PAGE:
“No Kin In the Game”: Study Finds Members of Congress Without Draft-Age Sons Were More Hawkish

A new study released this week finds that members of Congress without draft-age sons were more likely to be pro-conscription and hawkish.

US troops take cover from the Vietcong in a trench on Hill Timothy, during the Vietnam War.   (Photo by Terry Fincher/Getty Images)
US troops take cover from the Vietcong in a trench on Hill Timothy, during the Vietnam War on April 11, 1968. Photo: Terry Fincher/Getty Images

A new study finds that members of Congress who didn’t have draft-age sons were significantly more likely to support hawkish, pro-conscription policies over the course of four major U.S. wars.

Academics from Dartmouth, Yale, and Brown authored the paper, which is titled, “No Kin In The Game: Moral Hazard and War in the U.S. Congress.” They studied 249 conscription-related votes and the family composition of 3,963 members of Congress who served during the period of four conflicts: World War I, World War II, the Korean War, and the Vietnam War.

They concluded that lawmakers who had draft-age sons during those periods were between 10 and 17 percent less likely to take hawkish votes, compared to legislators with only daughters of draft age. To understand the scale of these differences, the researchers compared their findings to lawmakers’ tendency to oppose wars based on the president’s political affiliation. “To place this magnitude into perspective, it is equivalent to 50-70% of the ‘party line’ effect of having a sitting president from the opposing party,” they wrote.

It’s difficult to prove that politicians’ legislative decisions are at least partly influenced by their own private incentives, Yale University economist Eoin McGuirk, one of the study’s authors, told The Intercept in an email.

“For example, say that senator votes to go to war,” McGuirk wrote. “It’s later revealed that he received campaign contributions from a weapons manufacturer in his home state. It’s tempting for us to conclude that the donation swayed the politician. But, he can legitimately say that (i) this is his ideological disposition, and the weapons manufacturer gave him $ to help get him elected; or (ii) the weapons manufacturer employs his constituents, and that’s why he voted to go to war. In none of those cases can we say that the donation itself made the politician vote the way he did.”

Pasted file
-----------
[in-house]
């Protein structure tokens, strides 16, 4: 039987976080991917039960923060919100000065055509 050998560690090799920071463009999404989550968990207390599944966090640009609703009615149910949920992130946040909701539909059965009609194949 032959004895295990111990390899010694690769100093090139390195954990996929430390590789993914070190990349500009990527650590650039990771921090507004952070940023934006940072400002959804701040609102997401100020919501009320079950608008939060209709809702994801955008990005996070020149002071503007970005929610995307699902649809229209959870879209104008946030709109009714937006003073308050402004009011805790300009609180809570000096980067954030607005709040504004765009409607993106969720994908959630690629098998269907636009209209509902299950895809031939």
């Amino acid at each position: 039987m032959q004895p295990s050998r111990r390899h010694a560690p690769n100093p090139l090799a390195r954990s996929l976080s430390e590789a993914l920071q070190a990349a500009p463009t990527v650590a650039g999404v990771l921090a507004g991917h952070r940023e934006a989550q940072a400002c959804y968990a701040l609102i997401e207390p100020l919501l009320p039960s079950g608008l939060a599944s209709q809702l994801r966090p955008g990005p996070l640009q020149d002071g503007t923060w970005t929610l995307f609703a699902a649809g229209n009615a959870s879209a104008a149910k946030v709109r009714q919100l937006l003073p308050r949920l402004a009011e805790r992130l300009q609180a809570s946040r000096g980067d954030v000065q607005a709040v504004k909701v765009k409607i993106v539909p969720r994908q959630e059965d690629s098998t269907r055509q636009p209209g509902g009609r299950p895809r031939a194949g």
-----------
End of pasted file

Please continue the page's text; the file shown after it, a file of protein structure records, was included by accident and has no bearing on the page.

Studying kinship, though, allowed the researchers to more clearly establish a correlation.

“Our paper proves that private motives do (partly) shape legislative decisions because the gender of a politician’s draft-age son is plausibly ‘exogenous’; in other words, it’s totally unrelated to any other factor that could have influenced the politician’s legislative decision,” he continued. “Our observation that politicians with draft-age sons voted differently to those with draft-age daughters is most likely due to self-interest.”

The researchers also looked at the electoral fortunes of lawmakers with draft-age sons, finding that they were 10 percent more likely to be subsequently re-elected, an indication that voters punish those who favor conscription.

Top photo: U.S. troops take cover from the Vietcong in a trench on Hill Timothy, during the Vietnam War on April 11, 1968.

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